WEST END’S SE­CRET STAR

Ac­tress Mazz Mur­ray has starred in many West End shows. But by day she helps run kosher restau­rants.

The Jewish Chronicle - - FRONT PAGE - FRANCINE WHITE

SIT­TING A cou­ple of tables away from us in The De­lau­nay in the heart of Lon­don’s the­atre land, is Home­land star Damian Lewis. Most peo­ple are sneak­ing covert glances at him. What the other din­ers don’t re­alise is that they have show-busi­ness roy­alty in their midst, even though she’s not nec­es­sar­ily recog­nis­able in the street.

“One of the most won­der­ful things about be­ing in mu­si­cals is that you get to be a su­per­star for two hours and then you lit­er­ally can be in the su­per­mar­ket the next morn­ing. It’s best of both worlds be­cause you get your ego mas­saged and have a to­tal pri­vate life. It’s prob­a­bly bet­ter than be­ing recog­nised.”

So says Mazz Mur­ray, who has been a star in the West End ever since she donned a PVC cat suit to play the Killer Queen in We Will Rock You. She was in the show for nine years only leav­ing when she was seven months preg­nant with her first son.

Show­busi­ness is in her blood, as the daugh­ter of leg­endary song­writer Mitch Mur­ray, whose many hits in­clude How Do You Do It and You Were Made For Me for Gerry and The Pace­mak­ers and Pa­per Lace’s Billy Don’t Be A Hero. Her mum, the stage and screen ac­tress Graz­ina Frame was in many movies and toured with The Stones and Billy Fury be­fore be­ing the Golden Shot girl on the pop­u­lar quiz show and then ap­pear­ing in ev­ery single episode of the The More­cambe & Wise Show. She was also in the original cast of 42nd Street at the Drury Lane The­atre. Just for good mea­sure, Mazz’s sis­ter, Gina is also a mu­si­cal the­atre star and just about to head off to Sin­ga­pore to play Mamma Mor­ton in Chicago. The sis­ters also have a band, Woman, whose many gigs have in­cluded sup­port­ing Earth Wind & Fire on tour and play­ing with Billy Ocean.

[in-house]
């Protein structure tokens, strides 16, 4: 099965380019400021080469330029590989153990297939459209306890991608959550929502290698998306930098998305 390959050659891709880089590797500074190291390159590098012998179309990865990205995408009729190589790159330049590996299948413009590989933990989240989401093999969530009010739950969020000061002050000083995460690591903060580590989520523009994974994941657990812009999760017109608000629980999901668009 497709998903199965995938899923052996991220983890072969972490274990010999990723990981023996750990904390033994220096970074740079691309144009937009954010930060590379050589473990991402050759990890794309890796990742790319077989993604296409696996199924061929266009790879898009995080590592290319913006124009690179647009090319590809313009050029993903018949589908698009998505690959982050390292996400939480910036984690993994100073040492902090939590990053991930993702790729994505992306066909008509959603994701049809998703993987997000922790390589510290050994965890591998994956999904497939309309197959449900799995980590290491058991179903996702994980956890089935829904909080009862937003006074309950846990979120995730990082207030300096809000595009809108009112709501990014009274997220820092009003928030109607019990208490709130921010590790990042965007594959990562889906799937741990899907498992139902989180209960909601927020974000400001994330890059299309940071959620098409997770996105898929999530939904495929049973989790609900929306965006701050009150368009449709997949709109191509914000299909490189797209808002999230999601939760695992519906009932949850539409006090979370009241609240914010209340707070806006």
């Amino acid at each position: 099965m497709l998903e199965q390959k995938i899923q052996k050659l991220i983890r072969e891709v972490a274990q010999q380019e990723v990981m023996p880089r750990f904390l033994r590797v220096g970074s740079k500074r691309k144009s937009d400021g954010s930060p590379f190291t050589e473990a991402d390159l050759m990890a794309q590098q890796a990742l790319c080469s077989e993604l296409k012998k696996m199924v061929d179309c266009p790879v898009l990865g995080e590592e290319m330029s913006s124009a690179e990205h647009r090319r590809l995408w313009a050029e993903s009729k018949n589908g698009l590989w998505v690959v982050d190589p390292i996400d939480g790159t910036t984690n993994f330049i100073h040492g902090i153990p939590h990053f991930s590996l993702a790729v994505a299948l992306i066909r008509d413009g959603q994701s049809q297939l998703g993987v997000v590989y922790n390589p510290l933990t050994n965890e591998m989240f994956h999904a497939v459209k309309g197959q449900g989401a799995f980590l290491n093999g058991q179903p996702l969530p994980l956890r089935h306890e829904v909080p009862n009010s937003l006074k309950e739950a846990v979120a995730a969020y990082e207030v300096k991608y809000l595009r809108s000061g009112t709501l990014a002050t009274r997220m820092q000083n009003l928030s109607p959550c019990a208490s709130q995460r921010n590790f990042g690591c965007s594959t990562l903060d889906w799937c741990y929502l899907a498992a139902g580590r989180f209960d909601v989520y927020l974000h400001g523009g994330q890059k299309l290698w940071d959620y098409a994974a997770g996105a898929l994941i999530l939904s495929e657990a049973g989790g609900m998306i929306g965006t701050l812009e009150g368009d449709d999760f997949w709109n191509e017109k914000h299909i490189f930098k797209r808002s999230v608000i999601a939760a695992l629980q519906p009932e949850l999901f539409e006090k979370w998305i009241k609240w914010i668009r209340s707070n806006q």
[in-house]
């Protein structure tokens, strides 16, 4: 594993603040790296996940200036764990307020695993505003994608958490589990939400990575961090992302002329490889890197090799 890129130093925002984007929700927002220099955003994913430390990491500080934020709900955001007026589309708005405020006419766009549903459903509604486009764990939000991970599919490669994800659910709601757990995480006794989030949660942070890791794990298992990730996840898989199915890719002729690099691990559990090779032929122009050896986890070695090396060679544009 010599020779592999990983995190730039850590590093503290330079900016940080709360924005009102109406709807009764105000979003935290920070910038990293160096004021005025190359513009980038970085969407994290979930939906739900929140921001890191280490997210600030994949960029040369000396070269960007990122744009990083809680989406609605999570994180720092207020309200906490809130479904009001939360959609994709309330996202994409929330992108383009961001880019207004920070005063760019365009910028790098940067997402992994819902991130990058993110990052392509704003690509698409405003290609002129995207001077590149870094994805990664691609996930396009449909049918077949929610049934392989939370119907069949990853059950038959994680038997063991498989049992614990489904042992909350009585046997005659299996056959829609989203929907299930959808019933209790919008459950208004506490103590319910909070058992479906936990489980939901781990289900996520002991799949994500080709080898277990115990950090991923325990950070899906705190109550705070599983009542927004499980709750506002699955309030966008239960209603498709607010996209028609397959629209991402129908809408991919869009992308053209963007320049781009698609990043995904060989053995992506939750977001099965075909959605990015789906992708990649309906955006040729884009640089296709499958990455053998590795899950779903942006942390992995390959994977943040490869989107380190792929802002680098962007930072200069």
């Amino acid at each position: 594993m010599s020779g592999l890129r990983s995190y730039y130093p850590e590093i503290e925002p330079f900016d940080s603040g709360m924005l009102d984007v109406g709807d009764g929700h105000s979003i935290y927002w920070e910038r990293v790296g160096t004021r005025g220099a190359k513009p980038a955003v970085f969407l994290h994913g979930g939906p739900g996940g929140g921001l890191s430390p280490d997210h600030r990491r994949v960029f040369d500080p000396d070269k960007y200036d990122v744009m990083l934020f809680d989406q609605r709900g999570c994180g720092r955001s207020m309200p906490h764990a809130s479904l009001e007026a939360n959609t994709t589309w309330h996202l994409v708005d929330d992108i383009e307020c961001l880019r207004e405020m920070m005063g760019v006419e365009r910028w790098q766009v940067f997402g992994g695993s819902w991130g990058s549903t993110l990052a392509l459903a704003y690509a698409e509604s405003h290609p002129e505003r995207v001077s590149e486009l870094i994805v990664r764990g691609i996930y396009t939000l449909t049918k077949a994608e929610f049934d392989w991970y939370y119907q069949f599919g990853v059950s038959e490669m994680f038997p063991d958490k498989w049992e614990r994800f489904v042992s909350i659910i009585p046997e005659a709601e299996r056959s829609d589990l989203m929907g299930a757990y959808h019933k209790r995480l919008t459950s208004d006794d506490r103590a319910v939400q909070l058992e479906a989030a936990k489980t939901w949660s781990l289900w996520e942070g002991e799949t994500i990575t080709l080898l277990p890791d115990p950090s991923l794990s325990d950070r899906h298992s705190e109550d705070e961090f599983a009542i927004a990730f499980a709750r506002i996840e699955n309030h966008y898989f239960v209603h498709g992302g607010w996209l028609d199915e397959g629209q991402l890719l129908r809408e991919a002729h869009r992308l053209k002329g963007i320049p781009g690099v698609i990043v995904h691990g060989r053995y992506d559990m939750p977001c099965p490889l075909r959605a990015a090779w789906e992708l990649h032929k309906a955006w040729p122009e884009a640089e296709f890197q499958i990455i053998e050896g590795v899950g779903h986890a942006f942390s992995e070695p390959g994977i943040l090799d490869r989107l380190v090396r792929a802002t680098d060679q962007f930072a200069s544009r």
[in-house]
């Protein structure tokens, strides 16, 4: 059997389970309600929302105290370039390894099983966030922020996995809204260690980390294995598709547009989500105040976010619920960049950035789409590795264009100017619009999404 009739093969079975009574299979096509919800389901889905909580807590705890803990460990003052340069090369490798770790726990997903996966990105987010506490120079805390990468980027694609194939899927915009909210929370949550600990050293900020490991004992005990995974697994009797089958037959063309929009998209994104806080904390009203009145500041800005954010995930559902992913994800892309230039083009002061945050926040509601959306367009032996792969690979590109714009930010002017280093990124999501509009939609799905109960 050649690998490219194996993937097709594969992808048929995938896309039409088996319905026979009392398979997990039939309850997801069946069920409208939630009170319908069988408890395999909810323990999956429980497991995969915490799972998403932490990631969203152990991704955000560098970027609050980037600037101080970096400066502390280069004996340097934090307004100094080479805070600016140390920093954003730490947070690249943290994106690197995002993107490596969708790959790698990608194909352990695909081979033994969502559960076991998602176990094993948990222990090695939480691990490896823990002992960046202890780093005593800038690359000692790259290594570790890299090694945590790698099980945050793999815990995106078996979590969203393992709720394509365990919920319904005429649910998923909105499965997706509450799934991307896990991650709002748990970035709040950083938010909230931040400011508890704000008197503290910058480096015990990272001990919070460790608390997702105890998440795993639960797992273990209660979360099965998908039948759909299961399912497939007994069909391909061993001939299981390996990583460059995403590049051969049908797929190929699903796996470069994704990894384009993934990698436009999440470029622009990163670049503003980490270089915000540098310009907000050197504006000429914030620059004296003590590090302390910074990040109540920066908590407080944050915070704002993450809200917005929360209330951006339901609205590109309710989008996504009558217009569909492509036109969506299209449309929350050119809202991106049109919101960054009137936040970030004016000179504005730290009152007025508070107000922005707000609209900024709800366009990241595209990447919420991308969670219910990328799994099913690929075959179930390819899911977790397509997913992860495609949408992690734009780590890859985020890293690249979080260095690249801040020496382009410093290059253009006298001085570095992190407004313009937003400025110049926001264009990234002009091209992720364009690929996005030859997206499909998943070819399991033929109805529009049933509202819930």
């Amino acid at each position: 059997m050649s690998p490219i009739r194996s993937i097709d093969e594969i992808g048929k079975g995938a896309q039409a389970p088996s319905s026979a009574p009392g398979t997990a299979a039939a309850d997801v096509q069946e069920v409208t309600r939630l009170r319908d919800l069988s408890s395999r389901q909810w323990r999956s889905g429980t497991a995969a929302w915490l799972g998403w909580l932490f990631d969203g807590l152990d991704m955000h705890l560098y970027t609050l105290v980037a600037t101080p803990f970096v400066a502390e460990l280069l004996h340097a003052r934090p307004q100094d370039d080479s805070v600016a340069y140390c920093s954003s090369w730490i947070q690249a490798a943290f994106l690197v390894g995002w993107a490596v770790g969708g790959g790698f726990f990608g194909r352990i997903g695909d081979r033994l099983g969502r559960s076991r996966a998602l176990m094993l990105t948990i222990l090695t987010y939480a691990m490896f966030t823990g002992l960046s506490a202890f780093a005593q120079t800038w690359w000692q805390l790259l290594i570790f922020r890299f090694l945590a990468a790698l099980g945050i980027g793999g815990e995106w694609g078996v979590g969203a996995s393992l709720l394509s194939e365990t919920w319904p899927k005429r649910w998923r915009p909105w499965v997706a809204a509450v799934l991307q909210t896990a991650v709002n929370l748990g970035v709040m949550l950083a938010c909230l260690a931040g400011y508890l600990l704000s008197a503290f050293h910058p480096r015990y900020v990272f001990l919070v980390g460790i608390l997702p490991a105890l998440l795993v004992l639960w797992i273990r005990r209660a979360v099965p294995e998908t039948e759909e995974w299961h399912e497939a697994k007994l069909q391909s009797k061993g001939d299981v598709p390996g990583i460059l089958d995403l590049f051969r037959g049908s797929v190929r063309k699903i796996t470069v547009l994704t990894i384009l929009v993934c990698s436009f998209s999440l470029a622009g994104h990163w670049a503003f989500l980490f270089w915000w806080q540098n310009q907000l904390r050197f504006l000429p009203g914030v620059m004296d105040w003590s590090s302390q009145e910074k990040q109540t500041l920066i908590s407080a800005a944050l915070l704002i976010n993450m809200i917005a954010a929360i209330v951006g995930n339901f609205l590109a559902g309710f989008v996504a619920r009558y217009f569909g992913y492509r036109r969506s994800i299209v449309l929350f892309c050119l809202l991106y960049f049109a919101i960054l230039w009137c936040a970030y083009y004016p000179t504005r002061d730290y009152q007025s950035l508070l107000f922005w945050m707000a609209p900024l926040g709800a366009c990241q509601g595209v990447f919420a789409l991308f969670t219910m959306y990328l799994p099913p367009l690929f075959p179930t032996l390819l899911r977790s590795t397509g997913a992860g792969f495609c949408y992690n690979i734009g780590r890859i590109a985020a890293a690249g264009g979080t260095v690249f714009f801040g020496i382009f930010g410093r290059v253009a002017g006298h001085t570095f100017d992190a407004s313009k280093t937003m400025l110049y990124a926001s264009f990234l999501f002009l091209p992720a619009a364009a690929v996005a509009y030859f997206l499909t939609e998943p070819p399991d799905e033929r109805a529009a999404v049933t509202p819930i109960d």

“I had the most fab­u­lous child­hood. Re­ally won­der­ful,” says Mur­ray, “We would come home from school, some­times we’d hop in the car and go with mum to Drury Lane and be in her dress­ing room for the evening, be­ing made up by all the dancers and end­ing up look­ing like Lily Sav­age. Or we would sit out front and watch the show.”

She’s very proud that leg­endary co­me­dian Bob Monkhouse was her god­fa­ther: “When my mum was preg­nant with me she was work­ing with Bob on The Golden Shot. When she found out she was preg­nant Bob said ‘Let me be the god­fa­ther.’ He was bril­liant, we used to get the most sen­sa­tional car­toons sent to us and he’d write us po­ems, I’ve kept ev­ery­thing.”

Mur­ray is cur­rently ap­pear-

Dad wrote hit songs, Mum toured with the Stones

ing as Tanya in Mamma Mia at the Novello The­atre in Lon­don, which is apt, as her fa­ther is the win­ner of two Novello Awards: “I’m un­be­liev­ably proud of him. So proud. Now I hear my ba­bies singing his songs, it’s the best thing in the world. It blows me away.”

Mitch Mur­ray is the founder of the So­ci­ety of Dis­tin­guished Song­writ­ers, a very ex­clu­sive or­gan­i­sa­tion with a mem­ber­ship of fewer than 50 peo­ple, in­clud­ing Les Reed, Gary Bar­low, Her­bie Kret­zmer, Tim Rice, Gary Kemp, Guy Cham­bers, Brian May and Bjorn and Benny from Abba. “Gina and I did a mash up of Av­enues & Al­ley­ways and Billy Don’t Be A Hero at the So­ci­ety’s ladies’ night. Dad pro­duced us do­ing it, he’s never pro­duced us be­fore, never sat in on us singing a song, es­pe­cially one he wrote. It was quite daunt­ing ac­tu­ally!”